According to the DHS website, there is a proposed regulation called the Ammonium Nitrate Security Program that might apply here, but a search of the Federal Register shows that the new regulation has yet to be adopted. The latest update on the proposal is from January 8, 2013 and states (emphasis mine):
On October 29, 2008, DHS published an Advance Notice of Proposed Rulemaking (ANPRM) for the Secure Handling of Ammonium Nitrate Program, and received a number of public comments on that ANPRM. DHS reviewed those comments and published a Notice of Proposed Rulemaking (NPRM) for the Ammonium Nitrate Security Program on August 3, 2011. NPPD accepted public comments until December 1, 2011, and is now reviewing the public comments and developing a Final Rule related to the Ammonium Nitrate Security Program.
And as for the 400 pound threshold, that gets a mention in a footnote from a 2008 proposal to amend the regulation of ammonium nitrate:
1/ The listing of AN in explosive form in Appendix A to CFATS covers any commercial grade of ammonium nitrate (with more than 0.2 percent combustible substances, including any organic substance calculated as carbon, to the exclusion of any other added substance). The screening threshold quantities for this form of AN are 5,000 lbs (as a release-explosive) and 400 lbs when in transportation packaging (as a theft-explosive). Appendix A also lists AN in solid form (with a nitrogen concentration of 23% or greater) with an STQ of 2000 lbs. This form of AN is commonly used as a fertilizer in the agricultural community and, when used in a mixture, will count toward the STQ if the mixture contains a minimum concentration of 33% or more of solid AN.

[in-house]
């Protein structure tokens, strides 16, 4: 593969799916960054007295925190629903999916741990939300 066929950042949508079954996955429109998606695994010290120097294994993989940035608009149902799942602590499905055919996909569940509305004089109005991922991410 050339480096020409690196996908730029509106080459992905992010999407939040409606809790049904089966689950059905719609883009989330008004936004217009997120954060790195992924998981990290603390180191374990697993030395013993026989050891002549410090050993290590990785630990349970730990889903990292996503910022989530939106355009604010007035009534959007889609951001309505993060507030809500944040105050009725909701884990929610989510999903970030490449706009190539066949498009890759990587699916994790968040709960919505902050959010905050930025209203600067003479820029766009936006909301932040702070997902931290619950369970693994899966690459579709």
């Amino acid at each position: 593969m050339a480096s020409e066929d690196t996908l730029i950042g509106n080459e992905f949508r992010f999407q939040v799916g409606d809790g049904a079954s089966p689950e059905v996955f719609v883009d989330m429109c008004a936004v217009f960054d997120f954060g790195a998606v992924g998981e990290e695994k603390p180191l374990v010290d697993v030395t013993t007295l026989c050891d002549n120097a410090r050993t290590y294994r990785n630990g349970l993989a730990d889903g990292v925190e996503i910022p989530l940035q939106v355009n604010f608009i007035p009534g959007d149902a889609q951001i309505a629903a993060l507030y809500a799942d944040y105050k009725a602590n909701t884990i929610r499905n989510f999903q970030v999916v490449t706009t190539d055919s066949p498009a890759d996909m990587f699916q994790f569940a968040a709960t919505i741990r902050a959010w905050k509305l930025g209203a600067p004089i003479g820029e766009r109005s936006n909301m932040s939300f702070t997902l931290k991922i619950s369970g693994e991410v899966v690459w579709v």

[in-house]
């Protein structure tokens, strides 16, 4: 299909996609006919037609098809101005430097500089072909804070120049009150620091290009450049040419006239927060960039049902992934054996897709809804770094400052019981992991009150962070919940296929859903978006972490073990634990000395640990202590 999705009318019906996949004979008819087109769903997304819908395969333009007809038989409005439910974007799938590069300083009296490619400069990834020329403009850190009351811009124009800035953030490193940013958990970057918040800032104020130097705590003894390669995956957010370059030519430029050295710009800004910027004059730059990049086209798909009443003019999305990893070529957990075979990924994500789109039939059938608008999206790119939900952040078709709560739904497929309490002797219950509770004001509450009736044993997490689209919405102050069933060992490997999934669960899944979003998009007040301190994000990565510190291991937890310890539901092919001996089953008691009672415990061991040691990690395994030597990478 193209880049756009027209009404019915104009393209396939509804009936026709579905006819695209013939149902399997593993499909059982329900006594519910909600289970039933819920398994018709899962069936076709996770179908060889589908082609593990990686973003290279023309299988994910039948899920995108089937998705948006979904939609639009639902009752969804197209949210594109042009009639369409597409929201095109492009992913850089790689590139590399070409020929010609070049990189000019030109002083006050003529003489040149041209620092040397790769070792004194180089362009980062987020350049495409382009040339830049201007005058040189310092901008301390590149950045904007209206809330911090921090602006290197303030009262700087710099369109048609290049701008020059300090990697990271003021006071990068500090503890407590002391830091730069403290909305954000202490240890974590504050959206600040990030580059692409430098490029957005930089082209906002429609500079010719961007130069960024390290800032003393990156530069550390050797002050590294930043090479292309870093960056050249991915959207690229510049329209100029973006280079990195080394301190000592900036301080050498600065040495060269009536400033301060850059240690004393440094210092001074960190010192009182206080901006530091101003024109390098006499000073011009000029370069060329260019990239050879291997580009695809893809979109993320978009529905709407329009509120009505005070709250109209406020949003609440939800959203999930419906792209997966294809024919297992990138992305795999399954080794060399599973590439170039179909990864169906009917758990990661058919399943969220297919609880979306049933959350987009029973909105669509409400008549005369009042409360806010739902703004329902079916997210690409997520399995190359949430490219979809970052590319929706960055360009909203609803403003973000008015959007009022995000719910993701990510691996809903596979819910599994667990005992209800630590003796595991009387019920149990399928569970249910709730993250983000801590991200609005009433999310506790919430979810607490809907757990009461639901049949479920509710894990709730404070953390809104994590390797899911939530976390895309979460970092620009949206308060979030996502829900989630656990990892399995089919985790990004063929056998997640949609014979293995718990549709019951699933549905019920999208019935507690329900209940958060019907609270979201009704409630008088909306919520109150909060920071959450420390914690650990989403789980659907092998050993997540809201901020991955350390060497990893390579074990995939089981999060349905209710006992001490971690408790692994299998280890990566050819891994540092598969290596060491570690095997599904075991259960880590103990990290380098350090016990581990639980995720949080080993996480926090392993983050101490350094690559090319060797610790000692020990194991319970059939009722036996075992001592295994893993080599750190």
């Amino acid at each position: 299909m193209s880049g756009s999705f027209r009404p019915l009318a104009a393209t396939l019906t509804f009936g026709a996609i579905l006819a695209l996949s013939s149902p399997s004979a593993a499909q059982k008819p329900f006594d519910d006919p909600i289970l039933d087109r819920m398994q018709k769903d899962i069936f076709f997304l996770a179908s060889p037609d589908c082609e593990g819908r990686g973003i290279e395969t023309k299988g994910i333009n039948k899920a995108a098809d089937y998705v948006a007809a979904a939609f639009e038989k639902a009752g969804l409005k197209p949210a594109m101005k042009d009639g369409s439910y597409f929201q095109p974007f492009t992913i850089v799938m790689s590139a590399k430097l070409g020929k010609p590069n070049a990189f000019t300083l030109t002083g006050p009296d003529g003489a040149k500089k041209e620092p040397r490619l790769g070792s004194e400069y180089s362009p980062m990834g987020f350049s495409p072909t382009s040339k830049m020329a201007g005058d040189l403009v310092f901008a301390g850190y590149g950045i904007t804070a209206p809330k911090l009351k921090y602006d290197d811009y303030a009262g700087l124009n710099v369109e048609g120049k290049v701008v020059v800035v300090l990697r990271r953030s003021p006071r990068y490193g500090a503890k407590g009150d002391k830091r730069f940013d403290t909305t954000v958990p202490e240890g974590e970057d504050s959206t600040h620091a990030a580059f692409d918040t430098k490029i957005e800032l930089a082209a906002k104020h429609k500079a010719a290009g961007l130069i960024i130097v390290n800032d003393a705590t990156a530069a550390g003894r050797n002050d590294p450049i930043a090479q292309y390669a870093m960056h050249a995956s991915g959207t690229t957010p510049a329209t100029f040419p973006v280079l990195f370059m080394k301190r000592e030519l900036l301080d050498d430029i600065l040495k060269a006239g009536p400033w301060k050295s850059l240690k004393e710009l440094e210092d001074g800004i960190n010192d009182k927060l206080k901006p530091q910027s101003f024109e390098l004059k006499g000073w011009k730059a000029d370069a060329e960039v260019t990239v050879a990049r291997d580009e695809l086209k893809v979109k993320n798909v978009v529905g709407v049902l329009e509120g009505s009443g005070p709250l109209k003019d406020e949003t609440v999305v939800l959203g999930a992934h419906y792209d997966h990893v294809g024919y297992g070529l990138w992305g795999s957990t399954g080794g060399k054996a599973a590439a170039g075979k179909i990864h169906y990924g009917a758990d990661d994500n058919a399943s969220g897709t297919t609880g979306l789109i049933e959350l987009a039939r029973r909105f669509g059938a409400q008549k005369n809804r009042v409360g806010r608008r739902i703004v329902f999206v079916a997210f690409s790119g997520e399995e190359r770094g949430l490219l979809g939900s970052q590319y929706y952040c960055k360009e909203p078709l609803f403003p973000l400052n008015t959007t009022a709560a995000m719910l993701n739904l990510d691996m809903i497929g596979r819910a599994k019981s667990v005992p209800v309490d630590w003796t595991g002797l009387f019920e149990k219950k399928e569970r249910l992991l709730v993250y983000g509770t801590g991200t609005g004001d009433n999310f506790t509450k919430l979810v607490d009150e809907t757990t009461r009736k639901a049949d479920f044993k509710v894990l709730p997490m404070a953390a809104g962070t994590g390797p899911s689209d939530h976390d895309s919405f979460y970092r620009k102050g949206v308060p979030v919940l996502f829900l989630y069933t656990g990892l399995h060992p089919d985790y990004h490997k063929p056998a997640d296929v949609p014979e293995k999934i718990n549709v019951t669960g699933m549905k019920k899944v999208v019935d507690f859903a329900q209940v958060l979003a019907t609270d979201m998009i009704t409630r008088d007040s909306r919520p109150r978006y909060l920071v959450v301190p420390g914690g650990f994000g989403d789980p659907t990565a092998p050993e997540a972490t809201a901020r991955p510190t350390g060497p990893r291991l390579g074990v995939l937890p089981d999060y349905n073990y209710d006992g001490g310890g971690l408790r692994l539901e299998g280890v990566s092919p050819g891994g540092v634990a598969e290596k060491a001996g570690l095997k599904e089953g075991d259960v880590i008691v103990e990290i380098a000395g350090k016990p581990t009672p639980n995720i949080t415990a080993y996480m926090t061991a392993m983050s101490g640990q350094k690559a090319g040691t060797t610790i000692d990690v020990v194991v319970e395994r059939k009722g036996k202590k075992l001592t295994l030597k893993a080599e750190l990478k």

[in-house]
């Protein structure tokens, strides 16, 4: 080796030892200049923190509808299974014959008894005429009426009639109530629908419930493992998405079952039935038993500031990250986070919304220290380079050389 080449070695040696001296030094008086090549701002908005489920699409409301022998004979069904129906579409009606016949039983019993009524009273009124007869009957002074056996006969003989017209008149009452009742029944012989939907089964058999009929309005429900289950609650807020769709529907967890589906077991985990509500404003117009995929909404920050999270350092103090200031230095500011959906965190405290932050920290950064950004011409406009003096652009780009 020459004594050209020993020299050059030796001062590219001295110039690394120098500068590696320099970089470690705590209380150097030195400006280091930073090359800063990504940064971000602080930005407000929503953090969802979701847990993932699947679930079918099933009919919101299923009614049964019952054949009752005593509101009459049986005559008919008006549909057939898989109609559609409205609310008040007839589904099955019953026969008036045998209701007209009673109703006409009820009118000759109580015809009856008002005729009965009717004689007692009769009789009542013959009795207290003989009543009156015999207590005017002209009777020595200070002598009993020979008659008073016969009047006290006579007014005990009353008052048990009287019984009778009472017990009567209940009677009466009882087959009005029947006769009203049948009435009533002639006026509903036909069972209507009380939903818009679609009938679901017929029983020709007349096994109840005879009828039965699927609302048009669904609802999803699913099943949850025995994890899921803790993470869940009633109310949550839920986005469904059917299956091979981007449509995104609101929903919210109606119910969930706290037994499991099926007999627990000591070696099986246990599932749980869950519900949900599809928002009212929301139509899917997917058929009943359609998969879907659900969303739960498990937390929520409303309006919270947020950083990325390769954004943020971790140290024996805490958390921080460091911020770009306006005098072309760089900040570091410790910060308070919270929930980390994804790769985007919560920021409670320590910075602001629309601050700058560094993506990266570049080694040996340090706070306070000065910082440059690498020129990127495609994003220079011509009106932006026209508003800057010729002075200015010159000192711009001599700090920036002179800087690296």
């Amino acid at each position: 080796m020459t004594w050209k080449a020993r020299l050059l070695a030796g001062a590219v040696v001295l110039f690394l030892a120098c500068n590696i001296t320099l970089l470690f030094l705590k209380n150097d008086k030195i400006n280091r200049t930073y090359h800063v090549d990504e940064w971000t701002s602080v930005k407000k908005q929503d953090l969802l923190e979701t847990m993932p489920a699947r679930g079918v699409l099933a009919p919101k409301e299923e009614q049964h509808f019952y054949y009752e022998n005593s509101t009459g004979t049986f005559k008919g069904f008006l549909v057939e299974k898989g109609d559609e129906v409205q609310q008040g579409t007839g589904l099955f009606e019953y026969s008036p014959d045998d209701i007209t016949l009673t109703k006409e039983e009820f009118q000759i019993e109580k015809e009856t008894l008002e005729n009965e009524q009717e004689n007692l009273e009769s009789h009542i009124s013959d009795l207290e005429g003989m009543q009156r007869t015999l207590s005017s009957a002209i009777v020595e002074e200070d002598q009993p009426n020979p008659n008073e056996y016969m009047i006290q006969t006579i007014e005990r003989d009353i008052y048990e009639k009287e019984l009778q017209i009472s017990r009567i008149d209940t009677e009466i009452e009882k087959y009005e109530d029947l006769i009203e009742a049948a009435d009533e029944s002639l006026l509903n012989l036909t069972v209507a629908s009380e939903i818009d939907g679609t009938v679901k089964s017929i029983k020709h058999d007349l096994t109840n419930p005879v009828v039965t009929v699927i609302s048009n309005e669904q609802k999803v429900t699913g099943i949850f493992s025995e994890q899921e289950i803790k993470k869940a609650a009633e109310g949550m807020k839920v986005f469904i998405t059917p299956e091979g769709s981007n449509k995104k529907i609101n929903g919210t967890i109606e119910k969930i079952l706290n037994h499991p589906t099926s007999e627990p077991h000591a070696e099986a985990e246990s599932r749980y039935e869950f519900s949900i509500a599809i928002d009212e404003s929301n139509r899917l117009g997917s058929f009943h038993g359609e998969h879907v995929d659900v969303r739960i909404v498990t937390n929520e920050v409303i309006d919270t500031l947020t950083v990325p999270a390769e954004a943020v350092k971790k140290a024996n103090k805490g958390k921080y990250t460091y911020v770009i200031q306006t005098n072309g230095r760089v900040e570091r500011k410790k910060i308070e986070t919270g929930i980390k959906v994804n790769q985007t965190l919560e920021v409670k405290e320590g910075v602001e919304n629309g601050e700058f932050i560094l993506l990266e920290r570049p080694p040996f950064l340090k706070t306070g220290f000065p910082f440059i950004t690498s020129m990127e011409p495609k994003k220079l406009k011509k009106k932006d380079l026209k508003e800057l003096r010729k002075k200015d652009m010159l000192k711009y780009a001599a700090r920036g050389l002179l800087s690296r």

If there’s no “final rule” yet on the security program, what was the West Fertlizer Co. supposed to report to the Department of Homeland Security?
And one final thing doesn’t make sense, at least to me. Reuters wrote that the plant had on hand “1,350 times the amount of ammonium nitrate that would normally trigger safety oversight by the U.S. Department of Homeland Security (DHS).”
Here’s the math Reuters is using. The Texas Department of State Health service stated that the firm had 270 tons (540,000 pounds) of ammonium nitrate on hand last year. 540,000 pounds divided by 400 pounds gives us 1350. But that Texas Dept. of State Health number is for the entire year, not what was on hand the day of the plant explosion. Reuters has since reported that there was one rail car filled with ammonium nitrate at the plant and that rail car wasn’t the cause of the explosion, but the “victim of that explosion.”
And there’s nothing in this later Reuters report on any DHS violation by West Fertilizer.
Maybe the editor and writer from that first Reuters report can check again with their person “familiar with DHS operations” and find out for us.
I’ve e-mailed DHS for a comment on the Reuters story and will update this post when I hear back.